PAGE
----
Party City files for bankruptcy to get its debt under control
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Lunar New Year, Valentine's Day, Mardi Gras - for a range of holidays, celebrations, kids' and grown-up birthdays, Americans have shopped at Party City. But this purveyor of balloons, costumes and party supplies has filed for bankruptcy. NPR's Alina Selyukh explains.
ALINA SELYUKH, BYLINE: Years ago, Party City held big promise. The stuff it sells didn't used to have a ton of competition.
(SOUNDBITE OF AD)
UNIDENTIFIED PERSON #1: You boo you, only at Party City.
SELYUKH: Vampire teeth, party hats, wigs and streamers - a vast selection of fairly cheap items unmatched by other stores - things that people like to buy in person, not online.
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UNIDENTIFIED PERSON #2: Shop Party City for Valentine's Day.
...Cinco de Mayo.
...Fourth of July.
UNIDENTIFIED PERSON #3: ...Thanksgiving.
UNIDENTIFIED PERSON #2: Biggest St. Patrick's Day sale ever.
SELYUKH: But little by little, competition stacked up. Joe Feldman is an analyst at Telsey Advisory Group.
JOE FELDMAN: I mean, there's a lot of other places you can get party supplies, whether it's at Walmart or Target or Amazon or the dollar store or even the grocer's.
SELYUKH: Now, even Home Depot is in the giant plastic skeleton game, not to mention Spirit Halloween chomping at Party City's most important season.
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UNIDENTIFIED PERSON #4: Halloween - be flirty, be scary. Thousands of styles...
SELYUKH: Add to that some peculiar challenges of a party store, like the helium shortage - a global problem that just won't go away - for years now making Party City's big balloon business a bit of a trick. Then, things got really dicey during the pandemic.
FELDMAN: Social gathering really ground to a halt for, like, two years, right? Party City is the place you go for social gathering supplies.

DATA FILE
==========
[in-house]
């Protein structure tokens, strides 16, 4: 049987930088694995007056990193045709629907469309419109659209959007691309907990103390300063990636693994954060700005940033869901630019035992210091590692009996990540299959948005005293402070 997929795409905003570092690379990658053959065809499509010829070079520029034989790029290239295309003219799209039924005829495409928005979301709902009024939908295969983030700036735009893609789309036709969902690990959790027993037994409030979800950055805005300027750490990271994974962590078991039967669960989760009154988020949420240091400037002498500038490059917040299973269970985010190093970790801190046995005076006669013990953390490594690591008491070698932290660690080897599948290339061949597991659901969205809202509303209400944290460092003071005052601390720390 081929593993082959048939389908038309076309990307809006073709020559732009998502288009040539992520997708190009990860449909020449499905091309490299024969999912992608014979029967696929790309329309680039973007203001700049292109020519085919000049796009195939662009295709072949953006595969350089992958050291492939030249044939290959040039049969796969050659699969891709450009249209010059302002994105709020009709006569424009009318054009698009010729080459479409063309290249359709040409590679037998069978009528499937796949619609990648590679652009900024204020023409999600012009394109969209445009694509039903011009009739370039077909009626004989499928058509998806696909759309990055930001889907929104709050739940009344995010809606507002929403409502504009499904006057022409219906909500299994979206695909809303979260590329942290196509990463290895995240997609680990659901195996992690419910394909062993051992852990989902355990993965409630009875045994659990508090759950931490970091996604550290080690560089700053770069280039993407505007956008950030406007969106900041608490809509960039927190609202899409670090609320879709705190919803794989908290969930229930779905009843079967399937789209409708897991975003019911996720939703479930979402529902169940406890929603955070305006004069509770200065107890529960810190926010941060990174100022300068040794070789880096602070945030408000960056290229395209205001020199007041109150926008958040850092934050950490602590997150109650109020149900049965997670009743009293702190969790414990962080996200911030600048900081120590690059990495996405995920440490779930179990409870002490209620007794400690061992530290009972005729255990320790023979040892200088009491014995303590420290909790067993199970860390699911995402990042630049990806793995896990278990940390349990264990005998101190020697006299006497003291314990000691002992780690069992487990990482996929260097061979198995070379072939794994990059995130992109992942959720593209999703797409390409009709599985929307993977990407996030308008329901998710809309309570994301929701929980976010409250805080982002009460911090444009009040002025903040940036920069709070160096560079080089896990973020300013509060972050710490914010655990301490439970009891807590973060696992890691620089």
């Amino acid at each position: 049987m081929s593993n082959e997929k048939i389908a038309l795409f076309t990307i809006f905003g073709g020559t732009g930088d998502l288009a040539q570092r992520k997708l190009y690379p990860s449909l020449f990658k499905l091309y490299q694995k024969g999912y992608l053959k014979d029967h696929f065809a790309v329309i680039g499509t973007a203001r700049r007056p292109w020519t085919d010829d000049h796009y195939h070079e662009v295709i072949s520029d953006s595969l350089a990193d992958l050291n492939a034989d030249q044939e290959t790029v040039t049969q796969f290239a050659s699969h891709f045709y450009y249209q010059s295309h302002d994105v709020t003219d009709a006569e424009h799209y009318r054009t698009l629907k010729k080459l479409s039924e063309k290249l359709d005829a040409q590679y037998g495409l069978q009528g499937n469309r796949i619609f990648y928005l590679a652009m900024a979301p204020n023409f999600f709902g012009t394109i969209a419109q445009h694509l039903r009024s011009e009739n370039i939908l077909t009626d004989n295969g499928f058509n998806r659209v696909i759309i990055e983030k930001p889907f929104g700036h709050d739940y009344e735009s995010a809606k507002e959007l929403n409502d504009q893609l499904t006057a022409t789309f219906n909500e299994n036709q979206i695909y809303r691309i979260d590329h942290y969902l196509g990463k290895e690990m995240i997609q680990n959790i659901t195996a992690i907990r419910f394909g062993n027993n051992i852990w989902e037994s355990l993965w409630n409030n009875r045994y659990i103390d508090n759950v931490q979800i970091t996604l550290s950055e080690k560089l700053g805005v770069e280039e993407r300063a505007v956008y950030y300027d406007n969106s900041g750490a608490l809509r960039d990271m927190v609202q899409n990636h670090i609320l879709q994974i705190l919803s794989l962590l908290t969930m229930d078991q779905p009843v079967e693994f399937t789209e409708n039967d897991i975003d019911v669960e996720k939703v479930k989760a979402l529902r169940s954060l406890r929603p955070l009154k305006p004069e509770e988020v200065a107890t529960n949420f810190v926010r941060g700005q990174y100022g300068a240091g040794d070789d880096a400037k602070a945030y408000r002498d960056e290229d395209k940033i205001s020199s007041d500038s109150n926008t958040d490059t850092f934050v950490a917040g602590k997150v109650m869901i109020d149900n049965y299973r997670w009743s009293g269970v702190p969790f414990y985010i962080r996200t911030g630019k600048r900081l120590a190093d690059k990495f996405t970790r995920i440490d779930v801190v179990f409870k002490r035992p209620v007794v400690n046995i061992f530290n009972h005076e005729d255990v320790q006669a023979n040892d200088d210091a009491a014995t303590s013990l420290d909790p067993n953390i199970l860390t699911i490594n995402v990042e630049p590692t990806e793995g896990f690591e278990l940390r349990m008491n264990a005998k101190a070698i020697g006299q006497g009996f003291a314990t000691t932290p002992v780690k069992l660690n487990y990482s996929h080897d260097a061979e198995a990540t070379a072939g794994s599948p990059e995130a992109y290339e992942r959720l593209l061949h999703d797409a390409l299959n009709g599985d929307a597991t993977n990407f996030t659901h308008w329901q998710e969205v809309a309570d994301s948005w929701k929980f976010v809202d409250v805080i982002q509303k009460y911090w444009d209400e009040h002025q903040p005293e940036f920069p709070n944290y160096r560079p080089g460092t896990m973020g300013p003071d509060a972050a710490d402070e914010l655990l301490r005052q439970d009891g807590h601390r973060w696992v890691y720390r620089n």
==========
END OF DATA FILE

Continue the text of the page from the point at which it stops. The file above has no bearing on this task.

SELYUKH: These days, inflation is the latest scare. People have been looking a bit more closely at their party budgets. And through it all, Party City has been carrying a big burden - almost $2 billion in debt. And that's why it's filed for bankruptcy - to get its debt under control. This story has played out with many once-unrivaled chains.
DAVID SILVERMAN: Toys "R" Us is an example, Neiman Marcus, J. Crew.
SELYUKH: David Silverman is a senior director at Fitch Ratings, listing off some notable bankruptcies of recent years. This traces back to the mid-2000s, when private equity firms swept through the retail world, taking prominent companies private in so-called leveraged buyouts, loading them up with debt.
SILVERMAN: The plan is for the company to grow and use the cash flow to pay down debt, and that just simply hasn't happened in the case of Party City.
SELYUKH: To be clear, Party City is not going out of business, but its sagging sales have made its debt untenable. Silverman says the good news is that the company does seem to have a clear plan - a deal not only to restructure and shed some debt, but also an infusion of money to stay open through the bankruptcy. The company has more than 800 stores and seems to suggest that it may close at least a couple dozen of them. The big question is whether it will stop there.
Alina Selyukh, NPR News. Transcript provided by NPR, Copyright NPR.